Steven: 30:23 I love that you're pointing that out, Jason. There's two ways to look at that – intentionality, conditioned behaviour. I love analogies because that's how I grasp information. So, for example, like a sales organization. If I said, “Jason, you need to go out and sell ten more cars,
Jason.” You’re like, “well, I know I'm selling five and I can consistently do five. But to sell ten?” “Yeah, you need to go out there and sell ten.” “How?” “I don’t know, figure it out. You need to go out and sell ten cars or else you’re fired.” Now, I told you you’re fired if you don’t sell ten cars. You’re like, “oh my goodness, I’m going to get fired.” So now what do you do, what’s your behaviour now? You're not just selling five cars and now you’re going, after you sell five cars, now the next five. You have to say, “hey, this is the best, you’ve got to buy it, just buy it, buy it.” Now your behavior is so different, unnatural, you're forced. Now, I’m not saying you shouldn’t be accountable for the five cars, but it’s a stretch, and there's no support, no knowledge?
Steven: What they should be doing is, “here’s how you sell five cars.” So you’re at five cars today. Here’s somebody that sells nine or ten cars consistently. Let's do some training, let's do some exercise, let’s do some mentorship, some support. Let's talk about the frameworks and the path and the metrics. There's got to be infrastructure to get you to ten cars. Now, here's why I frame it that way. There was an exercise that Dr Cheryl Ingram https://www.linkedin.com/in/cheryl-ingram-phd-29093067/ of Diversity City LLC https://diversecityllc.com/ did (shout out to Dr Cheryl Ingram, she’s great), she said, “I want you to list the ten people in your lives that you trust.” We're all listing them out, these are the ten people that I trust and I'm like, I only have three (I'm just kidding). But you listed out your circle of trust, it’s what we call our natural network. It could be people you grew up with, family members, cousins, your alumni, your frat buddies, your sorority sisters, whatever. Well she goes, “now, I'm going to ask you to hire somebody for the company.” I'm going to say, “I need you, Jason, to hire somebody you trust for a job at Microsoft or Intel or whatever it is.” Who are you going to call first? Your 30/40 people, or are going to call your top ten?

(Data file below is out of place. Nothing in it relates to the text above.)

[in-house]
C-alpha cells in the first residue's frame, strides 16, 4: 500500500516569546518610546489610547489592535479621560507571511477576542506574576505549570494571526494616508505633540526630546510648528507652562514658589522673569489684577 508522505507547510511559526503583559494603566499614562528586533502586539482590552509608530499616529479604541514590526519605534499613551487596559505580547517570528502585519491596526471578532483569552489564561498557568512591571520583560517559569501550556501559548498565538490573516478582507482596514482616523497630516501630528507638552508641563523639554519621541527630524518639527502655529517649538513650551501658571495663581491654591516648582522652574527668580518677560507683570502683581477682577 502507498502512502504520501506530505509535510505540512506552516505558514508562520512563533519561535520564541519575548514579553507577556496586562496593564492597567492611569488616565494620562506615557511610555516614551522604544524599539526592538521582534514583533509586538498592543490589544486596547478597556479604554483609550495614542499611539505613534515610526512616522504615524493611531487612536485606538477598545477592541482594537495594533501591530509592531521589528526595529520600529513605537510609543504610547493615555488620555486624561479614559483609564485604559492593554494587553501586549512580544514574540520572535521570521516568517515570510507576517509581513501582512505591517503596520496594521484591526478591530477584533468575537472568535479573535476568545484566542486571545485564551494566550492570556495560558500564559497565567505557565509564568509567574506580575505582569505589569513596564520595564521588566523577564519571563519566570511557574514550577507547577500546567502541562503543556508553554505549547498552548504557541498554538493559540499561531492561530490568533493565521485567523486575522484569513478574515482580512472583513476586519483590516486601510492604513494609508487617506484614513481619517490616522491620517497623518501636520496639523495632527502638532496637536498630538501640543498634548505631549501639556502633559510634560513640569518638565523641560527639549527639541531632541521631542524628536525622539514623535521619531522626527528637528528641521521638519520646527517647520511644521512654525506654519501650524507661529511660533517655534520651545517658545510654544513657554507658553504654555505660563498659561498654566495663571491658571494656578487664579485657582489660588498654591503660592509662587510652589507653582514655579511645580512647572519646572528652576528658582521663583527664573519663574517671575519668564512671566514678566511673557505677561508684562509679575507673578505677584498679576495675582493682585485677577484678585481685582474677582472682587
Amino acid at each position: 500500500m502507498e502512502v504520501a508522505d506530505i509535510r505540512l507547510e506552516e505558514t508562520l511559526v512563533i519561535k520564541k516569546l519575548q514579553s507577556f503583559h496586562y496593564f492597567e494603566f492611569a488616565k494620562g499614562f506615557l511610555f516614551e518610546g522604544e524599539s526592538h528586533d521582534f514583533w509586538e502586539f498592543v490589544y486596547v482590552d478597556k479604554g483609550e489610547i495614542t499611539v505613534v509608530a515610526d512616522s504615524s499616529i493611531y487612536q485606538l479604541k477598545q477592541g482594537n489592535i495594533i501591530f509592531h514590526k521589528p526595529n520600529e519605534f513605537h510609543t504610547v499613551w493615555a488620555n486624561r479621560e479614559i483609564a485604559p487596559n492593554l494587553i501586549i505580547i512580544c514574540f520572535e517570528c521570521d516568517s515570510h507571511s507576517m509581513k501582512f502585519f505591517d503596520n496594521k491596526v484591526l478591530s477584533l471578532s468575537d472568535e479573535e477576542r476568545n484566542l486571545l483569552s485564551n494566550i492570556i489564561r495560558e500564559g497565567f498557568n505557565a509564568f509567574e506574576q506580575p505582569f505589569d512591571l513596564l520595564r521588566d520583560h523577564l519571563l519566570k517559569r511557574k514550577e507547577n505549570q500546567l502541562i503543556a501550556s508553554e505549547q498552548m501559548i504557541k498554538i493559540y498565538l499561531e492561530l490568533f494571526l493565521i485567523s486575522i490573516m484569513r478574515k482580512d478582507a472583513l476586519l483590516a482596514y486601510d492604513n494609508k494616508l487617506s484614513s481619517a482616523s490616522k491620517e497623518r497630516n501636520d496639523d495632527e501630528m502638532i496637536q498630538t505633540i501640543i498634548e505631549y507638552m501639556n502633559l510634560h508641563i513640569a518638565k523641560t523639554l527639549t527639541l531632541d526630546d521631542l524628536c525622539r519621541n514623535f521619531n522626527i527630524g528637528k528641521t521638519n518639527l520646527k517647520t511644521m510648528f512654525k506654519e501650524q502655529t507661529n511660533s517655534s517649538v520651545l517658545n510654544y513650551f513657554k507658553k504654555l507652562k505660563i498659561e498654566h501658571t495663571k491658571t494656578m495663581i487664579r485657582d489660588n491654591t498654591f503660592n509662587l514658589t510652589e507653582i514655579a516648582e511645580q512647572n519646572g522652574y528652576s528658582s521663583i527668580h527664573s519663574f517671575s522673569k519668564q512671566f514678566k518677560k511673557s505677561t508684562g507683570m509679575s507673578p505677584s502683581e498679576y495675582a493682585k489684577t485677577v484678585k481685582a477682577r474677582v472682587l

Steven: You call your top ten because those are your circle of trust. Now I'll play devil's advocate for a second. But I don't want it to be an excuse for the majority of white males that are in the workplace today that can say, “exactly, that's why we have the problem!” This is not the reason we have the problem. But it could be one of the reasons why, if we unpack the behavior like car sales. We’re telling people that sell five cars a day to sell ten. They don't even know where to start. It’s like saying, “well, I understand that you have your top ten and they're all similar. In these studies, what you find out in the top ten of the circle of trust. There’s more similarities that we look for in each other. We have a bias, we all have a bias. We prefer certain things. But the top two people you trust, for whatever reasons it is – ethnicity, race – these are your natural networks. I happen to grow up with more South East Asian people that like rap, that all came from the south side of Seattle. We just have a natural network. Our shared values, our upbringing – that’s our natural network.
Steven: If you look at the white male’s natural network today and who they refer, and referrals are like 70% of the people that get hired in the workplace. I will play devil's advocate, “well let's hire all the white males and let’s exclude everybody else.” Now, I can bet, based on behaviors and history and where we're at today and why we're talking about this and why I’m in business is that s*** happens. However let's not kick out somebody that has the ten folks that they’re referring to the company. Now I'm being accused of diversity and prejudice and discrimination and they’re like, “wait a second, I swear, when I started the company. I just hired the ten people that I trusted or, when we told Jason to refer people, these were the ten that he referred. I don't get what we did wrong here.” That is one thing of why we are where we are today. It's just like with Twitter when he looked back, “I just hired the people that I knew, the natural network. There was no evil tick there. What's happening is (and I read the news and I do a lot of research and I immerse myself), people find themselves in more of a defense in, “well, here's why,” whatever that experience is when what we should do is have a learning opportunity of how do we make this person their ally.